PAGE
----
You also believe the reporter did not do due diligence because you found information on Chinese language websites that assert that both parents had access to death benefits. I hasten to add I have no idea if that information is accurate, and it wouldn’t be considered a reliable source had reporters been doing an in-depth story on the fundraising. They reported the fact that it existed; the fundraising was not a focus of the story. And while you consider it a lapse and told Ms. Waddell she was giving in to emotions not to have questioned the widow on her finances, I think she made the right call.

You are right to point out by linking to the fund, and mentioning it in the first place, it confers a certain legitimacy on it. But the stories in no way advocated that people contribute, or actively promoted the fundraising, which would have violated policy. In the context of a piece about a family in the early stages of grief, and largely centered around the story of the drowning, this made perfect sense. Given this information, an individual could decide to donate, or to seek more information before doing so.

You raise an interesting and important point when you criticize the phrasing of the story:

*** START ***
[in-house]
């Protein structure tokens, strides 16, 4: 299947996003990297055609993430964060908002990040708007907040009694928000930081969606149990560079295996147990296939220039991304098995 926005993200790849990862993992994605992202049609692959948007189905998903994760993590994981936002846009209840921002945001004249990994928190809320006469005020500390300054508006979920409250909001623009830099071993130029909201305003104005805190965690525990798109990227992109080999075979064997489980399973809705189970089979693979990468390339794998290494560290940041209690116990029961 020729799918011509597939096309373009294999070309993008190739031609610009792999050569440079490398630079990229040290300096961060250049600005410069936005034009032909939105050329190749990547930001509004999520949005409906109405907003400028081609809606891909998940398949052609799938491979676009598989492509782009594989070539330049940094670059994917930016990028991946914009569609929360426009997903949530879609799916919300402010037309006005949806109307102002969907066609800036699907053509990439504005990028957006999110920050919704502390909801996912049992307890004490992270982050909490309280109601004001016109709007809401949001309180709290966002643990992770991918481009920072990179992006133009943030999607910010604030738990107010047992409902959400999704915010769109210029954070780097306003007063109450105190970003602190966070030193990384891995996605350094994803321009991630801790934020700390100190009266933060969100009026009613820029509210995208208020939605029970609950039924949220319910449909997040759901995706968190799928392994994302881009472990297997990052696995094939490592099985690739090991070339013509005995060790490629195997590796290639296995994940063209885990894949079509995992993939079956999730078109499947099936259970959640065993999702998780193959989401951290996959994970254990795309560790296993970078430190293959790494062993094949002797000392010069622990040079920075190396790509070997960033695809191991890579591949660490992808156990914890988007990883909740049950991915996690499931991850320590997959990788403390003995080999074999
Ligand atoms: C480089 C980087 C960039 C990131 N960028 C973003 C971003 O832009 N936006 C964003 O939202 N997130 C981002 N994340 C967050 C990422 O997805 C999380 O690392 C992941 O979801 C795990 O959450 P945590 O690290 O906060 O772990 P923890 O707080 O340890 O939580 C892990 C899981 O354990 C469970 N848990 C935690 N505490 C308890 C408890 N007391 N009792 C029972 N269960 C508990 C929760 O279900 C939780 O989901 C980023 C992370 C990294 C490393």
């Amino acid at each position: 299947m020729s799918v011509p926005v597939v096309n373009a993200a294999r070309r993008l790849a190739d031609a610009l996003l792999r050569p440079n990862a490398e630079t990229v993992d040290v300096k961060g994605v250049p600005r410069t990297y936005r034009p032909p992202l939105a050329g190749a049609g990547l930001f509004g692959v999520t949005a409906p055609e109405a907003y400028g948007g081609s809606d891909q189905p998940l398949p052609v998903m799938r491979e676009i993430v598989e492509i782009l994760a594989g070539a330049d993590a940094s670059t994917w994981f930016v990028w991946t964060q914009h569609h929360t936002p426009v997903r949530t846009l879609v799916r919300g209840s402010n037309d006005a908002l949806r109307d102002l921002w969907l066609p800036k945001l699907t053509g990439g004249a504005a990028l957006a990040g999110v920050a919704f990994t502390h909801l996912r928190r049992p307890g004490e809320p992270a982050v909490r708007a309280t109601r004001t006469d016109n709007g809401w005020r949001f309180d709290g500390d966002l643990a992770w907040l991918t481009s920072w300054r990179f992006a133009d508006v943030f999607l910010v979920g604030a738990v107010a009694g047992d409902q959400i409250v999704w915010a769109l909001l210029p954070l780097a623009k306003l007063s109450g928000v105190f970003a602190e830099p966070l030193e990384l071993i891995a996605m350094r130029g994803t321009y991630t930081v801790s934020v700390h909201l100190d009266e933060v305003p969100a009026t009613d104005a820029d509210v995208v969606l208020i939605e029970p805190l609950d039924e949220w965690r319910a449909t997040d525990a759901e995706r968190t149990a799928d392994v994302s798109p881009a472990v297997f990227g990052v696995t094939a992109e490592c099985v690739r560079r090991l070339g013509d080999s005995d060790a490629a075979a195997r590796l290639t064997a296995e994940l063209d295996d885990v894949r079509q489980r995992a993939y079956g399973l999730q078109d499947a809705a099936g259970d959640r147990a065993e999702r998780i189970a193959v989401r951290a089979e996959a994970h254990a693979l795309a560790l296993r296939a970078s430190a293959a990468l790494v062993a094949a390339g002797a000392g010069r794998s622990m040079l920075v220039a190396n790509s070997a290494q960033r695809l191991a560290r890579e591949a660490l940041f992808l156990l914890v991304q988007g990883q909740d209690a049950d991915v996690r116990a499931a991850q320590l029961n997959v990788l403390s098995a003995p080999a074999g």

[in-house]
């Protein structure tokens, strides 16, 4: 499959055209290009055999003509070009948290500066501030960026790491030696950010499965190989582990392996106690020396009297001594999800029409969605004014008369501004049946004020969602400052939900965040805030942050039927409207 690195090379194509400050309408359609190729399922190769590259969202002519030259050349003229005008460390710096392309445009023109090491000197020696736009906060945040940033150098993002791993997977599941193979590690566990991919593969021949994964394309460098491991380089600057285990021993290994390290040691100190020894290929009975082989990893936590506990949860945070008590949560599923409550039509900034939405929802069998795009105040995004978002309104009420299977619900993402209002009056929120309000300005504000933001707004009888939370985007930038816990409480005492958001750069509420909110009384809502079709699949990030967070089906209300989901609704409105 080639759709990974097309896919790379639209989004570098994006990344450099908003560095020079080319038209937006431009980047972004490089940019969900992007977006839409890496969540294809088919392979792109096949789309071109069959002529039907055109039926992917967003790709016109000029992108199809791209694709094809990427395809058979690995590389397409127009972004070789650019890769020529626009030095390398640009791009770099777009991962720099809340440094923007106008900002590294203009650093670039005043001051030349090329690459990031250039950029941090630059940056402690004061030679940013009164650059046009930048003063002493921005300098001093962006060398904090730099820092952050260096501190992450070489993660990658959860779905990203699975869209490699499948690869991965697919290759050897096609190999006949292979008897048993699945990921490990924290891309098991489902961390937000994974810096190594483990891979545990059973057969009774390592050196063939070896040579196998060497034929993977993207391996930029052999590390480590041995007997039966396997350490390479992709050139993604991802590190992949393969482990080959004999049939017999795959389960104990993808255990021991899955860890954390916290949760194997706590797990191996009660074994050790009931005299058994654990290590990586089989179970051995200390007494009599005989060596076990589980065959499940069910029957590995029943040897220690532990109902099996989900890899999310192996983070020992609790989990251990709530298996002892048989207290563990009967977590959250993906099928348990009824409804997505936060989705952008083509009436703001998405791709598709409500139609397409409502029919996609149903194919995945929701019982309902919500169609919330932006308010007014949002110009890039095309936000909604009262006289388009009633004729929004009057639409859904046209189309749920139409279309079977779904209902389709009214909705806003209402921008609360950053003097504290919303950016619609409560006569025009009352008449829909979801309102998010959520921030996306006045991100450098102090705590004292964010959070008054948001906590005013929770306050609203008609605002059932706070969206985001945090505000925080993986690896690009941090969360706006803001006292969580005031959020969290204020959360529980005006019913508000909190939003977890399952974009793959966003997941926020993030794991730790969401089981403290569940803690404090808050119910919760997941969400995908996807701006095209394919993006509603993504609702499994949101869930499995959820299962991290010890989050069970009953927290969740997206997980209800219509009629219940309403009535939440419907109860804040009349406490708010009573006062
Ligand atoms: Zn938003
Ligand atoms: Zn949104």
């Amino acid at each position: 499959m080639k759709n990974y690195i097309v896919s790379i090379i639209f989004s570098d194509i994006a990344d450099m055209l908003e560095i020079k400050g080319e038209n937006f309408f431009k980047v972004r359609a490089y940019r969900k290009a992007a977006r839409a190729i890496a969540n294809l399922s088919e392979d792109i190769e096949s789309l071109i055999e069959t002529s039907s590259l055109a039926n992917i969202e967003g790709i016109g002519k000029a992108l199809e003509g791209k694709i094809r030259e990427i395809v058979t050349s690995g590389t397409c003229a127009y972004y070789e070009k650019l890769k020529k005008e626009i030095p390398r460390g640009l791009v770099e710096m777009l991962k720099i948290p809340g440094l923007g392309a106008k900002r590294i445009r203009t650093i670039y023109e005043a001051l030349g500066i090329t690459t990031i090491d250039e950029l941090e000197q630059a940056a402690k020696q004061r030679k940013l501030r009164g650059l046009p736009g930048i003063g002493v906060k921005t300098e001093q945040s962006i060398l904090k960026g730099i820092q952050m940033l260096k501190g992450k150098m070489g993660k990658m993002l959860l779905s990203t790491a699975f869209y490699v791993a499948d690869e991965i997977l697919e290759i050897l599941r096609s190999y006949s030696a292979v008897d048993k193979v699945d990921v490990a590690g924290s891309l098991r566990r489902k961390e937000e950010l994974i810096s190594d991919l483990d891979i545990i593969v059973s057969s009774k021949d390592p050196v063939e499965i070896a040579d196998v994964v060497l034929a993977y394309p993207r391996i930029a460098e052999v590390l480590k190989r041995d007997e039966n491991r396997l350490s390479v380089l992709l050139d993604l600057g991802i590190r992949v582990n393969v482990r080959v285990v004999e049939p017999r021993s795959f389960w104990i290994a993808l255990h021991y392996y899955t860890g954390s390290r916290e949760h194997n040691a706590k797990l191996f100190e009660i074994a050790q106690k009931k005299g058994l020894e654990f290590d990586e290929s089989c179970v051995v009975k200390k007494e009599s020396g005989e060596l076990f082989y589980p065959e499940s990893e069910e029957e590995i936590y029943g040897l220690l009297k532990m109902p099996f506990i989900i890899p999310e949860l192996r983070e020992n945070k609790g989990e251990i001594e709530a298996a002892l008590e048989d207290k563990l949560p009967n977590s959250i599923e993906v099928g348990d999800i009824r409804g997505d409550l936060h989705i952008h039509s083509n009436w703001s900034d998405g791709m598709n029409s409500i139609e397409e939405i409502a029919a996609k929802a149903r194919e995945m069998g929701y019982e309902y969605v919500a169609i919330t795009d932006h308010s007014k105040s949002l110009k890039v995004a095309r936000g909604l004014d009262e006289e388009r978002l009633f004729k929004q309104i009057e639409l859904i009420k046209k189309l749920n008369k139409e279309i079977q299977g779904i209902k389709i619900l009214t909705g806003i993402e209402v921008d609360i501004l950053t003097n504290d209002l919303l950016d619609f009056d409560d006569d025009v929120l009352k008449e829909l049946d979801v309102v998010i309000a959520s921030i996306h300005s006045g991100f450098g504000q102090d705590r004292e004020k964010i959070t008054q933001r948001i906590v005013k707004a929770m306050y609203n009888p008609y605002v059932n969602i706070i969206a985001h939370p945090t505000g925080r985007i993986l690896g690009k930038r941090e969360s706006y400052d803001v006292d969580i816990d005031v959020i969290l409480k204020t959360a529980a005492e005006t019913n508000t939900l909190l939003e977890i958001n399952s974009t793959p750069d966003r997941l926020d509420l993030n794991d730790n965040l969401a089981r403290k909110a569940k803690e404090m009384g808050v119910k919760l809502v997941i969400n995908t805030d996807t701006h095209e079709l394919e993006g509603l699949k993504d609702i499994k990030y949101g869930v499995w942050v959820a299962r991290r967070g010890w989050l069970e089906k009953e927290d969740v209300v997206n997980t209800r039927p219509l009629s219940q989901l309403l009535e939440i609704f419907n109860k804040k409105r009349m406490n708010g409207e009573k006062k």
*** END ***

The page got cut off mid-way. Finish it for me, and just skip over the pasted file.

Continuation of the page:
Ottawa’s Chinese community and other supporters have already raised $20,000 for the family as of Monday afternoon, he said.

You point out that there is no entity that is the “Chinese community,” but rather individuals who make it up. It is a kind of shorthand to phrase it in this way. It should more properly read “members of the Chinese community.” The second story, mostly featuring the man who saved Liu’s child, did write it in that way in reporting $70,000 had been raised in all. As for the relevance of mentioning the ethnicity of the donors, it is in context and in no way contravenes CBC policy. You also felt that this phrasing provided legitimacy to the fundraiser because it implied it had the support of the “Chinese community.” I think it is clear in context that some members of the community, a community that the family was part of, did provide funds. I do not think this creates a false impression or implies some sort of official endorsement. As you point out, the community is made up of its constituent parts – individuals and organizations.

From your correspondence, it appears there was some concern among people who participated in a discussion on a Chinese language website that there was no financial need to solicit money and that the family had sufficient means. There was also discussion that the money was purportedly raised to cover death and funeral expenses, but the amount raised was larger than that. When you made CBC staff aware of those concerns, they did do some follow-up to ensure that there were no complaints to police or any suspicion of fraud or embezzlement. There were no indications that was the case.

While there is no violation of policy in this case, your demand for rigor is a strong reminder that in cases where CBC reports on these kinds of fundraising activities, it is important to follow up to ensure there has been no significant abuse.

Esther Enkin
CBC Ombudsman